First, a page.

Wildlife management on private lands is gaining interests as Texas’ land gets more and more expensive. In fact, most new landowners do not expect their property to become economically viable from traditional farming or ranching practices, even though they may engage in such activities. Texas real estate agents cite one of the primary forces behind rising land prices is recreational value. Recreational value includes consumptive uses such as hunting and fishing, but also activities such as hiking, biking, photography and other ecotourism.
When someone hears the term wildlife management most people immediately think of hunting. Deer hunting, dove hunting, and turkey hunting are all popular in Texas. And it is true that the harvest of surplus animals is an important part of any wildlife management, especially with regards to whitetail deer management, but it’s not the only thing. Wildlife management has more to do with providing suitable habitat for the wildlife species one is interested in managing for. Have you ever heard the expression “build it and they will come?” Well, it’s true.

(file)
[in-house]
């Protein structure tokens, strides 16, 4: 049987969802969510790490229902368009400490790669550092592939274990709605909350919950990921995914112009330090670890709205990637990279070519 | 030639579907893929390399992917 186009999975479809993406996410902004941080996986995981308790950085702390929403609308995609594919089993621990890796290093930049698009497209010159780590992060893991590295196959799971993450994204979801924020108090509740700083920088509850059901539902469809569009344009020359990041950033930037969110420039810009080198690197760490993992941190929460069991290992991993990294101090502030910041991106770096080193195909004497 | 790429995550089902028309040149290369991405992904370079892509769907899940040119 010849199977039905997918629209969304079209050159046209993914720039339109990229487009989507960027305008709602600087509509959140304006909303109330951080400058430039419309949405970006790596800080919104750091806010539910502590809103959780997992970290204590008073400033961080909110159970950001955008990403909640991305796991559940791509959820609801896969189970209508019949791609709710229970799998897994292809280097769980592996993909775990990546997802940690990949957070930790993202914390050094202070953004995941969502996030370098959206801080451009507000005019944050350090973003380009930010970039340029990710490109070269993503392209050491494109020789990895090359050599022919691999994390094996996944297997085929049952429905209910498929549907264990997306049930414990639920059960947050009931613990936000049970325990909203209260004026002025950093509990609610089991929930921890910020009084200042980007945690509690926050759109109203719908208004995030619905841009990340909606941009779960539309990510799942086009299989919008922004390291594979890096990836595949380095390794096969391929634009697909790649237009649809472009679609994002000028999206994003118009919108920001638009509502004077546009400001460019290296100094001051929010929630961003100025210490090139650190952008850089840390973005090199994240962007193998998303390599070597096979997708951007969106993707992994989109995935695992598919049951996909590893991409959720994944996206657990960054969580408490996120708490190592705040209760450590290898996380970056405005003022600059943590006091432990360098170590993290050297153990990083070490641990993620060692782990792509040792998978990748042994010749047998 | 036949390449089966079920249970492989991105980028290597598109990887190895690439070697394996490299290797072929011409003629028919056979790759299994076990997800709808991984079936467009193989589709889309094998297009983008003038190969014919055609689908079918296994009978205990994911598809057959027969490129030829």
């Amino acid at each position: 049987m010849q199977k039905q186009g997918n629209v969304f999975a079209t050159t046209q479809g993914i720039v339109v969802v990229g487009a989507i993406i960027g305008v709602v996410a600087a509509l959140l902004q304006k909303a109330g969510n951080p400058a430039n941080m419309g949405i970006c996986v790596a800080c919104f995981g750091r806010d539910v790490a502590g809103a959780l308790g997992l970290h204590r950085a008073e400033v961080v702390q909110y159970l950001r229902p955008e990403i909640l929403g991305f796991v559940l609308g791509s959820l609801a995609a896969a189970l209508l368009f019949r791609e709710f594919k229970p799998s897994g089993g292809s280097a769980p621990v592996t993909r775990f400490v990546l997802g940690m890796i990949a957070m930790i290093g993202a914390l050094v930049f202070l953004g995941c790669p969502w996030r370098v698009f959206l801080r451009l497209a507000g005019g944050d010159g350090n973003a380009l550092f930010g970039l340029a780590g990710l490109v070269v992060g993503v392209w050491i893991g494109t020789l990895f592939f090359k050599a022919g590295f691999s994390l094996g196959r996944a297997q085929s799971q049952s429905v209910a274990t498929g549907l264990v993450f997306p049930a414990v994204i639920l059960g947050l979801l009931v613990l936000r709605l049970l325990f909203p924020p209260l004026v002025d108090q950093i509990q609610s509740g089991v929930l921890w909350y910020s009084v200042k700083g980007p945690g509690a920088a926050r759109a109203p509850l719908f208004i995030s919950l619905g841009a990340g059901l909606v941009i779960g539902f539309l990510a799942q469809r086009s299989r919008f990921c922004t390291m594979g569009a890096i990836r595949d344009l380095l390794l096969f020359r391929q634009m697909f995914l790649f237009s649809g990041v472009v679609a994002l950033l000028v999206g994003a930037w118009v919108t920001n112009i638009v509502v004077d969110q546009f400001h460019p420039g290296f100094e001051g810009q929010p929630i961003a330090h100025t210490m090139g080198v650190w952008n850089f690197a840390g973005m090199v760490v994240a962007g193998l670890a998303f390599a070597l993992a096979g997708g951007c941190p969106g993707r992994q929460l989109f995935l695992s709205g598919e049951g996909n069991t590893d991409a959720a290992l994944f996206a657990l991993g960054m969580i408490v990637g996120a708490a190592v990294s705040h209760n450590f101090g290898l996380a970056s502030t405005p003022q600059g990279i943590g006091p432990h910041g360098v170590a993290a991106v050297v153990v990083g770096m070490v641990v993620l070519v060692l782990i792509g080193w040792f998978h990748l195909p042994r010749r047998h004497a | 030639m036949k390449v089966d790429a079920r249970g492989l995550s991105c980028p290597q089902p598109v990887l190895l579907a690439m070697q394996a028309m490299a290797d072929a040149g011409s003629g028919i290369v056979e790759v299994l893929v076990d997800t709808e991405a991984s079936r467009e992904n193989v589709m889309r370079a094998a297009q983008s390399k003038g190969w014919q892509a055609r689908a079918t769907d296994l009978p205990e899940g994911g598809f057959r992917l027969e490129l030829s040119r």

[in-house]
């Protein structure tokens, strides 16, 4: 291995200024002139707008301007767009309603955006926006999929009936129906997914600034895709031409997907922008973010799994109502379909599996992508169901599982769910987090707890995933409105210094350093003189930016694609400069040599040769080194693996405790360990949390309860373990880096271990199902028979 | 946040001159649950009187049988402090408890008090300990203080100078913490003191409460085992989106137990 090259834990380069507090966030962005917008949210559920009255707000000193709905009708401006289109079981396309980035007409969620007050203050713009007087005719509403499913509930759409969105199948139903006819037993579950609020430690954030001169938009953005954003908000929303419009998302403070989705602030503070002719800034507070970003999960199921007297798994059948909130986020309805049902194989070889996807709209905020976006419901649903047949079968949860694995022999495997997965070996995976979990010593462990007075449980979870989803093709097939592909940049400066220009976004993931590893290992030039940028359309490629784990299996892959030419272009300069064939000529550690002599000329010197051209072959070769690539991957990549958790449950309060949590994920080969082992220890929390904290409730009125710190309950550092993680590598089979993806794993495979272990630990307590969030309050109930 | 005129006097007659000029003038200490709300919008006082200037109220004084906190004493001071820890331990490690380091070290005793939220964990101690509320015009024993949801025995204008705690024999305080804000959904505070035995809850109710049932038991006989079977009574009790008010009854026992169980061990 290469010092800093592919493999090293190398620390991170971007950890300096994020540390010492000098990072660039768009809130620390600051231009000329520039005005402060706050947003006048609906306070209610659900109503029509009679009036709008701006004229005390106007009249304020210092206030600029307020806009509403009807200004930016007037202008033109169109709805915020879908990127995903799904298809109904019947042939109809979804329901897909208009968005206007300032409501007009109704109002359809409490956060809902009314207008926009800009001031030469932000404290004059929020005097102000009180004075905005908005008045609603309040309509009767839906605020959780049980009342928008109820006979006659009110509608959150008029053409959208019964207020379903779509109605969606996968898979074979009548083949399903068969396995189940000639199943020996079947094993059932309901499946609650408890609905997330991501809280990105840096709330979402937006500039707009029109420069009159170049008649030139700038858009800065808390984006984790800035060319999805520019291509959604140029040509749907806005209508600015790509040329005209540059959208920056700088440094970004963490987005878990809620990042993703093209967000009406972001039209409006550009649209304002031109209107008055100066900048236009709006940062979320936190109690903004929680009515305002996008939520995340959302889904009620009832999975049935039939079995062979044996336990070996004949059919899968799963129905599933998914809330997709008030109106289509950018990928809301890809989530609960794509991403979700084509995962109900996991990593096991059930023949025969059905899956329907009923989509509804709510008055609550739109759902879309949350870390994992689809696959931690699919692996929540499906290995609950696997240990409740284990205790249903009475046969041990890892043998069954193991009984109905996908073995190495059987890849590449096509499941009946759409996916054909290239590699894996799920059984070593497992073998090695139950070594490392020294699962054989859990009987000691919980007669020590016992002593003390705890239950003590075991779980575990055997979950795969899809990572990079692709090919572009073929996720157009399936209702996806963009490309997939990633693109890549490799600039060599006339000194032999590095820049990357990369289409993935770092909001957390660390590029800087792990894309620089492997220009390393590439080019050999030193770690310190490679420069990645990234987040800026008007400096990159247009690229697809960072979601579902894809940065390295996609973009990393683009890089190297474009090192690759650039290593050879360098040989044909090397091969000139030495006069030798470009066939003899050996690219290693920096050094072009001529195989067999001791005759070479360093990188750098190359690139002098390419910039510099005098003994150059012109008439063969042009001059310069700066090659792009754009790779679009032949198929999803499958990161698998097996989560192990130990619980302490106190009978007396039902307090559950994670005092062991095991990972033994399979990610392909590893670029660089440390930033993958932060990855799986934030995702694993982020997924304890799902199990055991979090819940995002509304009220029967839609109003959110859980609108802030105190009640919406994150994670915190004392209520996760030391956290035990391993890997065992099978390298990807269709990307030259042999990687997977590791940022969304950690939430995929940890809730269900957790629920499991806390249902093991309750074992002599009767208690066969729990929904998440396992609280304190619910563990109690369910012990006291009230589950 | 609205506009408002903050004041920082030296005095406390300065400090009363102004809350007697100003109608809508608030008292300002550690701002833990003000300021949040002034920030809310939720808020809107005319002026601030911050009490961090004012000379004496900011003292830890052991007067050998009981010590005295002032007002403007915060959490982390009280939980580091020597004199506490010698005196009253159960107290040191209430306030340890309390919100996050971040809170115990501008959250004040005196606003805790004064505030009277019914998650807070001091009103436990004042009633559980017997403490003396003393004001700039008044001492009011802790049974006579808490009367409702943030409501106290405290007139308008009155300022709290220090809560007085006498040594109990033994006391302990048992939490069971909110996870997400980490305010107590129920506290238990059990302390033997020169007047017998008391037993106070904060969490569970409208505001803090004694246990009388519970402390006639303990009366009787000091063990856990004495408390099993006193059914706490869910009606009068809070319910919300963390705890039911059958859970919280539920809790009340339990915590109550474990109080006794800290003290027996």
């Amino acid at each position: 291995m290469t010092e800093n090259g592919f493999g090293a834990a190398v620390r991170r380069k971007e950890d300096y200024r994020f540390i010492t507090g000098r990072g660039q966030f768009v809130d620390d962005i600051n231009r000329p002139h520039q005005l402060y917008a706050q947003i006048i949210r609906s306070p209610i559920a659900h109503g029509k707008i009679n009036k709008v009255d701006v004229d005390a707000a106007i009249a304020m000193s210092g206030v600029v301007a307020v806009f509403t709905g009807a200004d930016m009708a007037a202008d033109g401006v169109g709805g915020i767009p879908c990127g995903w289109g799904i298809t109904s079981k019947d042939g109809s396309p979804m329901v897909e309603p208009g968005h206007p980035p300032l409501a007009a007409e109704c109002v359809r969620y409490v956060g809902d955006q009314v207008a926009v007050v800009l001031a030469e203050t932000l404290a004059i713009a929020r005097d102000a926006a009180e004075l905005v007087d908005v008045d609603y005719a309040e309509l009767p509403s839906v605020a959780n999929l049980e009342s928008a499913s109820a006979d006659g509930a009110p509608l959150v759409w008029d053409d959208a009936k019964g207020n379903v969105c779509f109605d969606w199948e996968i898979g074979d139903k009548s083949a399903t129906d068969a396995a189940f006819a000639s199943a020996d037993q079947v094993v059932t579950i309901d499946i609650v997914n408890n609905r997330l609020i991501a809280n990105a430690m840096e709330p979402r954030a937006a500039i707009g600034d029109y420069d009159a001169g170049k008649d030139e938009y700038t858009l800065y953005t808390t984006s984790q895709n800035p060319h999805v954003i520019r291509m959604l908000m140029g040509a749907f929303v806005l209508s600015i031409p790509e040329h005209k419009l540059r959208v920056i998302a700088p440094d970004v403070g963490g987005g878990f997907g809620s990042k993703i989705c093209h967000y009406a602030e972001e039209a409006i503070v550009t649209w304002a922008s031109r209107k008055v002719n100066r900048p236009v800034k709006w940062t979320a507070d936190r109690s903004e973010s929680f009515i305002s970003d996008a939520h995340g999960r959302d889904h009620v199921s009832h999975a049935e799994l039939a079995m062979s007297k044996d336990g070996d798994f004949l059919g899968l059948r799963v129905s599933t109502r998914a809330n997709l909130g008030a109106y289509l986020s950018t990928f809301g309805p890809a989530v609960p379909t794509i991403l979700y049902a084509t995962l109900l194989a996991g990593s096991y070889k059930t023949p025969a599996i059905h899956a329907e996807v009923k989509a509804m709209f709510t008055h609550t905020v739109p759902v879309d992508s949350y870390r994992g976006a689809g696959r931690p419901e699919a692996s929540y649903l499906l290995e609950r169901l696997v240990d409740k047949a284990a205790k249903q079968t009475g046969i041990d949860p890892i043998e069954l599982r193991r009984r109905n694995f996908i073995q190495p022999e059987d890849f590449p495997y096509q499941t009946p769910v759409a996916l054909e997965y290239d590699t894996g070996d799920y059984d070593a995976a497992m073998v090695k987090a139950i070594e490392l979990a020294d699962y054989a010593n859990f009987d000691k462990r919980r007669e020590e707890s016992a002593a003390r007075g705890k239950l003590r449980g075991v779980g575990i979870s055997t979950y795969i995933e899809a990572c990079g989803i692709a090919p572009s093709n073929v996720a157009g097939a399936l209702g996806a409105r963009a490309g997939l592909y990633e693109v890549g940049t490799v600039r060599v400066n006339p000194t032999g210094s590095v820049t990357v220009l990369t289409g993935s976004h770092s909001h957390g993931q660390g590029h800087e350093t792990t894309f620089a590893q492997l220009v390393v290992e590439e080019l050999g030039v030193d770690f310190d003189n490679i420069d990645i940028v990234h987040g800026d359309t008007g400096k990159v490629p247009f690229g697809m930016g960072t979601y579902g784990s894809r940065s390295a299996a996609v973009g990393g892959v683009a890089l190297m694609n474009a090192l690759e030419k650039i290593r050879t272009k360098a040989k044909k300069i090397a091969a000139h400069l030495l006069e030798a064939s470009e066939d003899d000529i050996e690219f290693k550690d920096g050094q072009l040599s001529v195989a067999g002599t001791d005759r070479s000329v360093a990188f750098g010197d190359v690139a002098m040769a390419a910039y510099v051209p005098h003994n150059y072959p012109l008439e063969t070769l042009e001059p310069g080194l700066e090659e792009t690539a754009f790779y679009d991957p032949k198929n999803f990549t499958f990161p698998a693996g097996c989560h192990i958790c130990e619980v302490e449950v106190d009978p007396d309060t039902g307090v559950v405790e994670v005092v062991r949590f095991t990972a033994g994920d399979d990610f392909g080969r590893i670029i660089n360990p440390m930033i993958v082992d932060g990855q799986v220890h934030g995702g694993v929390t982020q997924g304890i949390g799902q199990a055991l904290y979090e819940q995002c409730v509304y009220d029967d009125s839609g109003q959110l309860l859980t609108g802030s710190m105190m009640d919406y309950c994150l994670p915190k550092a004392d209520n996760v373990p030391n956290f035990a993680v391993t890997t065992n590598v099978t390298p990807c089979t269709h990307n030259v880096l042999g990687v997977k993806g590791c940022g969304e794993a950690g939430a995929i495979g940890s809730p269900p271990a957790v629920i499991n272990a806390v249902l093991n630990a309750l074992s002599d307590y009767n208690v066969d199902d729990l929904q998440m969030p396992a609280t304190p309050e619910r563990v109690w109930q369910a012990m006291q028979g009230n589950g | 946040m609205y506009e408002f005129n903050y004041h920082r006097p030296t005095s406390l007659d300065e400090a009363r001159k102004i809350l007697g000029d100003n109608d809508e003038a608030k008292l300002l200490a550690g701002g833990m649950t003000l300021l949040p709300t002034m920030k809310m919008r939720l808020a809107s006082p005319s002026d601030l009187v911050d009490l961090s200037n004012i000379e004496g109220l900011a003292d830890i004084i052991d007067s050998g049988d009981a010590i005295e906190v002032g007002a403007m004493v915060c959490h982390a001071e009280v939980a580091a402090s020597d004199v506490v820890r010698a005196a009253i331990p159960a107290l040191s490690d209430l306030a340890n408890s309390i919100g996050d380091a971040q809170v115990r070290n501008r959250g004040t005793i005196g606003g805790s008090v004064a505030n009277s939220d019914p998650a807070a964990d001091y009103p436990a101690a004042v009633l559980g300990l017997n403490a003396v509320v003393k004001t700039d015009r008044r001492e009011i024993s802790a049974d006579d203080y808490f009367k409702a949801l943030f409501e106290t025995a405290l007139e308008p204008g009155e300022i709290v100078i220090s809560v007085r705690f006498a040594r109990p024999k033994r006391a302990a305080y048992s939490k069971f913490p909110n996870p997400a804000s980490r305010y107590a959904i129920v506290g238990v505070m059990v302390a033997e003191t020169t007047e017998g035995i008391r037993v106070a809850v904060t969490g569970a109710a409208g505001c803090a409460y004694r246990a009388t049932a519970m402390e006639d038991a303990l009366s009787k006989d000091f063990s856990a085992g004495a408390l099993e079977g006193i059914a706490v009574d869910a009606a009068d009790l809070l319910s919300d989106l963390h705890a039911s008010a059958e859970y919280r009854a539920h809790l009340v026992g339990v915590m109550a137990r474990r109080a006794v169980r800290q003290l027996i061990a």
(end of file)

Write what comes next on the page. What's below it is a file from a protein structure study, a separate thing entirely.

Buying land for the primary purpose of wildlife management is very common in Texas. Many buy property with the intent of managing for quail, waterfowl, and white-tailed deer, but most landowners mix wildlife activities with some type of agricultural activities. But not always. It is highly recommended that buyers become familar with the habitat requirements of wildlife species that they intend to manage for before buying a property. It could save both time and money. Although your land agent is willing to help you as much as possible, do not expect your local Texas real estate agent to know all of the habitat requirements for the wildlife species you are interested in. Read up before you go land hunting and you and your future property will be ahead of the game.